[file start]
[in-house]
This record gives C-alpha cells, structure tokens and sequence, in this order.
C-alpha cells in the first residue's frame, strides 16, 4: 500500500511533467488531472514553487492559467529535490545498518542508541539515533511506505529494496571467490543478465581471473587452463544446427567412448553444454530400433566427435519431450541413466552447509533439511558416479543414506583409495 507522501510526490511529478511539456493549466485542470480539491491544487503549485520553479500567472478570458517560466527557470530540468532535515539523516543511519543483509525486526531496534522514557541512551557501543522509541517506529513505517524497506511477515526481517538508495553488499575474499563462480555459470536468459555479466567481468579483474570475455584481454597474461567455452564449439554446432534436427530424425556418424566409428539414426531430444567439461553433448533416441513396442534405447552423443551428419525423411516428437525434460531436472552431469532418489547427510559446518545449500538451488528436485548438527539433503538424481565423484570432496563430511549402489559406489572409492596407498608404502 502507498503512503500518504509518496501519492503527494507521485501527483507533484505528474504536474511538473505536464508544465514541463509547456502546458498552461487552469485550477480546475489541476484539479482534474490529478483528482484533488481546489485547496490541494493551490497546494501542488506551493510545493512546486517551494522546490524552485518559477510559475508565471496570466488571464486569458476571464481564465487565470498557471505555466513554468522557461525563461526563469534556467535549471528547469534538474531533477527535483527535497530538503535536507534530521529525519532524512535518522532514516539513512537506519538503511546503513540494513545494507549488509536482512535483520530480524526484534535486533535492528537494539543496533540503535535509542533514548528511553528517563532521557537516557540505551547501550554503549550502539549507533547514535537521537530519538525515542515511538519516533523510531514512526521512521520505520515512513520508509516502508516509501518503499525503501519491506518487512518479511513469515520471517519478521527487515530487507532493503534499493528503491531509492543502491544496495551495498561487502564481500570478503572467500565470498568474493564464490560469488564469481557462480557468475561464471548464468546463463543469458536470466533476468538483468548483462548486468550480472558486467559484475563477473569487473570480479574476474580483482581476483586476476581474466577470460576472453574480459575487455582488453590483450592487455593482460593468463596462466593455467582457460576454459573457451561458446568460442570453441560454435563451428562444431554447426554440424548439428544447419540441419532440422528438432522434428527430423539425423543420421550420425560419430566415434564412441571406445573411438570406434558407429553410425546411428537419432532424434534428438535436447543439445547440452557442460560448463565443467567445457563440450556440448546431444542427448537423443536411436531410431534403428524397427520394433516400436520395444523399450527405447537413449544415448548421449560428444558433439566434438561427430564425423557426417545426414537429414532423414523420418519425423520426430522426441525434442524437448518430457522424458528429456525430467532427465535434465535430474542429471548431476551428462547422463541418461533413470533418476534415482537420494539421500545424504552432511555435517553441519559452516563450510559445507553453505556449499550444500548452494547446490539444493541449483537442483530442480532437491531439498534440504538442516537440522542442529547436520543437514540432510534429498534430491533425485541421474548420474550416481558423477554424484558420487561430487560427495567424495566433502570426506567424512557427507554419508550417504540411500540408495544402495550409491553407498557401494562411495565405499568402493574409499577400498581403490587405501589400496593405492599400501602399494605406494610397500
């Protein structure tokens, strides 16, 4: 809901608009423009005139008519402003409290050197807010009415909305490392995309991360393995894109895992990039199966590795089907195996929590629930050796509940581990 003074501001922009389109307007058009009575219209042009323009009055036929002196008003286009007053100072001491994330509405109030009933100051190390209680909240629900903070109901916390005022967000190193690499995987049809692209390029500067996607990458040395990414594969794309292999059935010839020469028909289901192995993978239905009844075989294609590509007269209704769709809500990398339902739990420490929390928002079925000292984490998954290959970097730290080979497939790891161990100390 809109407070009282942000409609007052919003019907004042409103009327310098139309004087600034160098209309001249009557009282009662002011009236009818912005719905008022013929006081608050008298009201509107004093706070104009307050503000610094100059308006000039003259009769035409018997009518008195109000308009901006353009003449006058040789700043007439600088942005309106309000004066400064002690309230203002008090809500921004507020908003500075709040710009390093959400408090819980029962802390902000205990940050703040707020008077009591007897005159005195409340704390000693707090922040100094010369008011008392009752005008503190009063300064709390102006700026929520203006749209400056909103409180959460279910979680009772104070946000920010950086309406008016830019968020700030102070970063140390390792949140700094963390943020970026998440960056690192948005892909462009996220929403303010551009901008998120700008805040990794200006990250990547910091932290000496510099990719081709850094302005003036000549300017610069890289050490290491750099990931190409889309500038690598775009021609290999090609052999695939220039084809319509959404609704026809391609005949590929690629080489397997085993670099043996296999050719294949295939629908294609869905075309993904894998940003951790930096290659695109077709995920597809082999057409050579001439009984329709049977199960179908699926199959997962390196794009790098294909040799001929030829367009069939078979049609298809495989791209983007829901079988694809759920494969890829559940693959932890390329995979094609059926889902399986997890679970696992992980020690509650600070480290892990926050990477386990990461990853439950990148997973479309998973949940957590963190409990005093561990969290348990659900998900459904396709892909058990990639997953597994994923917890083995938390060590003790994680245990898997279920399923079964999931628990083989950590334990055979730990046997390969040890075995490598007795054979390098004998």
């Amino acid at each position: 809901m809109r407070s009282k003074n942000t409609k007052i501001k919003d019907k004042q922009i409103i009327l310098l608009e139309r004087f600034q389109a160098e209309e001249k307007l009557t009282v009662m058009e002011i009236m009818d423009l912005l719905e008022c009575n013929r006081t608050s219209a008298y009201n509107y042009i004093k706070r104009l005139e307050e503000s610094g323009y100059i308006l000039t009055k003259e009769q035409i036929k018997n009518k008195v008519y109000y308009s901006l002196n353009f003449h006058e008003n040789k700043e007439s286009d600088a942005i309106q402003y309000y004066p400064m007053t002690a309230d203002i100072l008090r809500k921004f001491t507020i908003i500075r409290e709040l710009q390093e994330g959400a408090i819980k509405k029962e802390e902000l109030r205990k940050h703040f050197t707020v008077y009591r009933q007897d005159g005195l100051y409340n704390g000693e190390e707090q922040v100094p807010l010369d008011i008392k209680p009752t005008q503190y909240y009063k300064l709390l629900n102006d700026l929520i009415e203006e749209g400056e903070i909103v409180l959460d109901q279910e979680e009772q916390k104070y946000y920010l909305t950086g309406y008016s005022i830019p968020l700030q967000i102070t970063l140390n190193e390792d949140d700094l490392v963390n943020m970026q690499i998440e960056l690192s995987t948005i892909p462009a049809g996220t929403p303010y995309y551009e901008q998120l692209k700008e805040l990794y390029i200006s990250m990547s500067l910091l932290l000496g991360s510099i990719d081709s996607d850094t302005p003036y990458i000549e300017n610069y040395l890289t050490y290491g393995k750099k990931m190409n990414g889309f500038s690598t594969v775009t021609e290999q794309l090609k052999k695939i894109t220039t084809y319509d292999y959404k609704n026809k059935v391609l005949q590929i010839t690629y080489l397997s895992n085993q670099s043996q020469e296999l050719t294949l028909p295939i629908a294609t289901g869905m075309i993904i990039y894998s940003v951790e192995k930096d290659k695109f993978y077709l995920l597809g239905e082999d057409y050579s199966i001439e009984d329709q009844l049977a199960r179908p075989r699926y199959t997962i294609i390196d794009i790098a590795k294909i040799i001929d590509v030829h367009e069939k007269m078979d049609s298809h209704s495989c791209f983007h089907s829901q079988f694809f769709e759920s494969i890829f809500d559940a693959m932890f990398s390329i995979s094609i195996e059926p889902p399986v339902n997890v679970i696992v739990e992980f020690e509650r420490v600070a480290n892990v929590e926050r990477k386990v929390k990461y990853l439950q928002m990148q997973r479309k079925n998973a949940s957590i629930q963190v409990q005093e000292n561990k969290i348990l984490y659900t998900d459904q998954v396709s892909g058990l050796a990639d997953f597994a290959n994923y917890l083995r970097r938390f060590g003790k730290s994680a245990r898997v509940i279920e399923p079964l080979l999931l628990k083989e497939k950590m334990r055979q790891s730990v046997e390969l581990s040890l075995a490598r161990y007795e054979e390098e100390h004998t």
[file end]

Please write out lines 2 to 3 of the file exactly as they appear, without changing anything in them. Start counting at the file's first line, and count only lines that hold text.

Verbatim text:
This record gives C-alpha cells, structure tokens and sequence, in this order.
C-alpha cells in the first residue's frame, strides 16, 4: 500500500511533467488531472514553487492559467529535490545498518542508541539515533511506505529494496571467490543478465581471473587452463544446427567412448553444454530400433566427435519431450541413466552447509533439511558416479543414506583409495 507522501510526490511529478511539456493549466485542470480539491491544487503549485520553479500567472478570458517560466527557470530540468532535515539523516543511519543483509525486526531496534522514557541512551557501543522509541517506529513505517524497506511477515526481517538508495553488499575474499563462480555459470536468459555479466567481468579483474570475455584481454597474461567455452564449439554446432534436427530424425556418424566409428539414426531430444567439461553433448533416441513396442534405447552423443551428419525423411516428437525434460531436472552431469532418489547427510559446518545449500538451488528436485548438527539433503538424481565423484570432496563430511549402489559406489572409492596407498608404502 502507498503512503500518504509518496501519492503527494507521485501527483507533484505528474504536474511538473505536464508544465514541463509547456502546458498552461487552469485550477480546475489541476484539479482534474490529478483528482484533488481546489485547496490541494493551490497546494501542488506551493510545493512546486517551494522546490524552485518559477510559475508565471496570466488571464486569458476571464481564465487565470498557471505555466513554468522557461525563461526563469534556467535549471528547469534538474531533477527535483527535497530538503535536507534530521529525519532524512535518522532514516539513512537506519538503511546503513540494513545494507549488509536482512535483520530480524526484534535486533535492528537494539543496533540503535535509542533514548528511553528517563532521557537516557540505551547501550554503549550502539549507533547514535537521537530519538525515542515511538519516533523510531514512526521512521520505520515512513520508509516502508516509501518503499525503501519491506518487512518479511513469515520471517519478521527487515530487507532493503534499493528503491531509492543502491544496495551495498561487502564481500570478503572467500565470498568474493564464490560469488564469481557462480557468475561464471548464468546463463543469458536470466533476468538483468548483462548486468550480472558486467559484475563477473569487473570480479574476474580483482581476483586476476581474466577470460576472453574480459575487455582488453590483450592487455593482460593468463596462466593455467582457460576454459573457451561458446568460442570453441560454435563451428562444431554447426554440424548439428544447419540441419532440422528438432522434428527430423539425423543420421550420425560419430566415434564412441571406445573411438570406434558407429553410425546411428537419432532424434534428438535436447543439445547440452557442460560448463565443467567445457563440450556440448546431444542427448537423443536411436531410431534403428524397427520394433516400436520395444523399450527405447537413449544415448548421449560428444558433439566434438561427430564425423557426417545426414537429414532423414523420418519425423520426430522426441525434442524437448518430457522424458528429456525430467532427465535434465535430474542429471548431476551428462547422463541418461533413470533418476534415482537420494539421500545424504552432511555435517553441519559452516563450510559445507553453505556449499550444500548452494547446490539444493541449483537442483530442480532437491531439498534440504538442516537440522542442529547436520543437514540432510534429498534430491533425485541421474548420474550416481558423477554424484558420487561430487560427495567424495566433502570426506567424512557427507554419508550417504540411500540408495544402495550409491553407498557401494562411495565405499568402493574409499577400498581403490587405501589400496593405492599400501602399494605406494610397500